No, the Milwaukee Bucks’ new arena will not solve residential segregation in Milwaukee

The CEO of the Milwaukee Bucks says their new arena may or may not help the city:

Perhaps no NBA city is in greater need of a melting-pot meeting point than Milwaukee…

Feigin told the Wisconsin State Journal in 2016 that Milwaukee was “the most segregated, racist place I’ve ever experienced.” While he didn’t want to revisit those comments this week, Feigin said the new arena could help transform the city’s downtown.

“I don’t think this (arena) is a solution for racial harmony,” he said. “But Milwaukee doesn’t have a centralized meeting place. There are no parks in the middle of the city. By building this plaza, you’ve kind of orchestrated a meeting place.

“There are certainly obstacles and certainly a long way to go, but our message is this is a wonderful city. We are an organization that will speak out about injustice, and we are also an organization that is focused on how we can solve problems.”

It sounds like the Bucks CEO hopes the stadium becomes a cosmopolitan canopy site where people of different backgrounds can gather together and find common ground around the city’s basketball team. I am generally skeptical of claims that sports teams can help revive cities or heal cities. See this earlier post about whether the Cleveland Cavaliers winning an NBA championship would revive the fortunes of Cleveland. For an arena, will a few hours of watching basketball help fans truly cross race and class boundaries? A general civic pride might develop but I would guess many sports fans can compartmentalize their love for a winning team and their relationships, abstract or otherwise, with the other.

The Milwaukee Journal-Sentinel takes a shot at defining a McMansion

Spurred by complaints regarding McMansions in a white and wealthy Milwaukee suburb, the Milwaukee Journal-Sentinel explains the concept:

Neighbors say the newer homes, which boast about 5,000 square feet, dwarf the other homes on the street, which have an average size of 2,000 square feet.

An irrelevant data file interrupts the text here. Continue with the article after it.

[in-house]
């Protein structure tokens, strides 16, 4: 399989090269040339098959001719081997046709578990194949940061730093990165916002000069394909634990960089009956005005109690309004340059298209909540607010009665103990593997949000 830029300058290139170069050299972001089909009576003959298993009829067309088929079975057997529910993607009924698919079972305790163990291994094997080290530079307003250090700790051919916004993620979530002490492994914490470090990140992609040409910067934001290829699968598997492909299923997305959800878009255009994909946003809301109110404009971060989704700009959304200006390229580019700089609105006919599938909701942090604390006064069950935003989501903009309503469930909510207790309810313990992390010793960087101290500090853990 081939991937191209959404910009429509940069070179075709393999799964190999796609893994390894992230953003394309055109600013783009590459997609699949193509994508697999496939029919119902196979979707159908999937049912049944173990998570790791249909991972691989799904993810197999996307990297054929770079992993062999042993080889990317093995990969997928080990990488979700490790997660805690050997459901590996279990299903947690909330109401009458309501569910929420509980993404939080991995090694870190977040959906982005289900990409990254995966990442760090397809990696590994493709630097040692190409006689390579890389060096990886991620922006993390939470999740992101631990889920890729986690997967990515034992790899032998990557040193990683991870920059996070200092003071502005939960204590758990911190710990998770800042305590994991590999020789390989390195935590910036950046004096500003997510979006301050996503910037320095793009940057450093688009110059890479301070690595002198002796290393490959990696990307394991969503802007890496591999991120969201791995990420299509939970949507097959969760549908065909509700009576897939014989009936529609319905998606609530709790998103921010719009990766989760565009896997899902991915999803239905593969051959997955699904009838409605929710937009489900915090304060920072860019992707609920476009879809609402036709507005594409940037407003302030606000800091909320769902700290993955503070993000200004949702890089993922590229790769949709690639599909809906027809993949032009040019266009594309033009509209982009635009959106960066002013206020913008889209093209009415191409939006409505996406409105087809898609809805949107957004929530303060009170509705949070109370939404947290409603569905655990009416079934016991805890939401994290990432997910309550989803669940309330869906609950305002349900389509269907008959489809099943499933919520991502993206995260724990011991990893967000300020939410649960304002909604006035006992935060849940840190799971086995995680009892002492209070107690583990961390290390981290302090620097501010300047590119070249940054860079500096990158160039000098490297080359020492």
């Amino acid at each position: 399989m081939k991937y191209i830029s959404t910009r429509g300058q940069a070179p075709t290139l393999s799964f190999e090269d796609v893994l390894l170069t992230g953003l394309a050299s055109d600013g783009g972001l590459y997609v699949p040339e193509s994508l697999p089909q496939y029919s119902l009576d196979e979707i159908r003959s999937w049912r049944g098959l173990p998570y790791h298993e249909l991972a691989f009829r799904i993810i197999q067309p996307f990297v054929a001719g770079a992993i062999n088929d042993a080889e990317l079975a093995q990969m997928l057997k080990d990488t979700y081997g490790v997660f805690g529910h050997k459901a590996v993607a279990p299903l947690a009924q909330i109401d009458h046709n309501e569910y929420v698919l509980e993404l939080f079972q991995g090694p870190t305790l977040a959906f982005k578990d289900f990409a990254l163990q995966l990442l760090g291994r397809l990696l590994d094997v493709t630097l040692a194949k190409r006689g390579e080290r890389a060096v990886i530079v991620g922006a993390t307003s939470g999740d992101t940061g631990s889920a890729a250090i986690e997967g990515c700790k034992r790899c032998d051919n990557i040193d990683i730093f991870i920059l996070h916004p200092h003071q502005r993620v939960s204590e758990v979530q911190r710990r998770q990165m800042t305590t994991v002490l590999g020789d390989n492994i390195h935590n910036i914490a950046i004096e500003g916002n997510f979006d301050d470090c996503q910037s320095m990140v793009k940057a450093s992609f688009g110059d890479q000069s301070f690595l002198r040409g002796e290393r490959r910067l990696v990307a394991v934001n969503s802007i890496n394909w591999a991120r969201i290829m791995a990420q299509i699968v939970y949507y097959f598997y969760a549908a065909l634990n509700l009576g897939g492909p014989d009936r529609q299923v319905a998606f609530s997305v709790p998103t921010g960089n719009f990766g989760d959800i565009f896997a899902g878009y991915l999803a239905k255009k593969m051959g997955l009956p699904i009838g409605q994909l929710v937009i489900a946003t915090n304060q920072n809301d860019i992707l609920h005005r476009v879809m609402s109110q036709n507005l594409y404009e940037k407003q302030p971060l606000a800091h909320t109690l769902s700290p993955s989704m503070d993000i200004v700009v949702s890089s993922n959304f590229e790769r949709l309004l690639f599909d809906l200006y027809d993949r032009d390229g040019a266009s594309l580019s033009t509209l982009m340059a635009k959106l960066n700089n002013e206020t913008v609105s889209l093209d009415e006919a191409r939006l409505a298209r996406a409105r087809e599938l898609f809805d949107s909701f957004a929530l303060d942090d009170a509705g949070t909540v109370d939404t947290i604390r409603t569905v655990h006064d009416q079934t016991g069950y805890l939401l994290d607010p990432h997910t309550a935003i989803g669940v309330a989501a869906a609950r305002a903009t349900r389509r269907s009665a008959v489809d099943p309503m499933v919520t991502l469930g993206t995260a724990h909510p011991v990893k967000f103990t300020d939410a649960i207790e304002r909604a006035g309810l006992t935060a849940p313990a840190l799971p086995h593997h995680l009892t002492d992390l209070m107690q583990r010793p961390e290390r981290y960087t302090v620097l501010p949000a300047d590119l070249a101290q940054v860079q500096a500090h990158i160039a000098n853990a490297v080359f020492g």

Merriam-Webster definies McMansion as “a very large house built in usually a suburban neighborhood or development; especially one regarded critically as oversized and ostentatious.”

The issue that the residents in the aforementioned Whitefish Bay neighborhood have is that overly large homes are being built on properties that once had a more modest home.

That dictionary definition has a lot packed into it and could conceivably cover a lot of homes. However, it seems the residents of Whitefish Bay are most concerned about the relatively size of the new homes which are more than double the size of surrounding homes.

The article then asks whether three pictured homes from the Milwaukee area would qualify as McMansions. Based on the pictures provided, I would say no to all three though the first could be. Unfortunately, the pictures are too tight on the home – they do not give much indication of the relative size of the home, the full facade and roofline, how the home and lot fit together, and the neighborhood in which the home is situated.

A Milwaukee McMansion featuring Prairie Style, Las Vegas, and Palm Beach influences

News of foreclosure proceedings on NBA player O.J. Mayo’s house in the Milwuakee suburbs includes a description of his large home:

Built in 1995, the “contemporary” dwelling includes some ceilings as high as 20 feet. That’s tall enough to stack three O. J. Mayos on top of each other! The first floor has 4,298 square feet while the comparatively diminutive second floor has just 1,652 square feet. The 3,929 square foot basement has 2,250 finished square feet of floor space — plenty of room for a home theater (to watch those game highlights), a pool table, a bar, and all sorts of other jock stuff. There are two fireplace openings in the roof, and plenty of mantel space to display trophies and the other ephemera of a sporting life.

Four bathrooms offer ample space to shower or bathe after a game, with glass-fronted shower stalls and all sorts of custom fixtures. There are also two half-baths in the home, which has 5 bedrooms. The home sits on a 5 acre lot — the River Hills minimum — and has an attached 1,248 square foot garage. With 13 rooms, this is some house.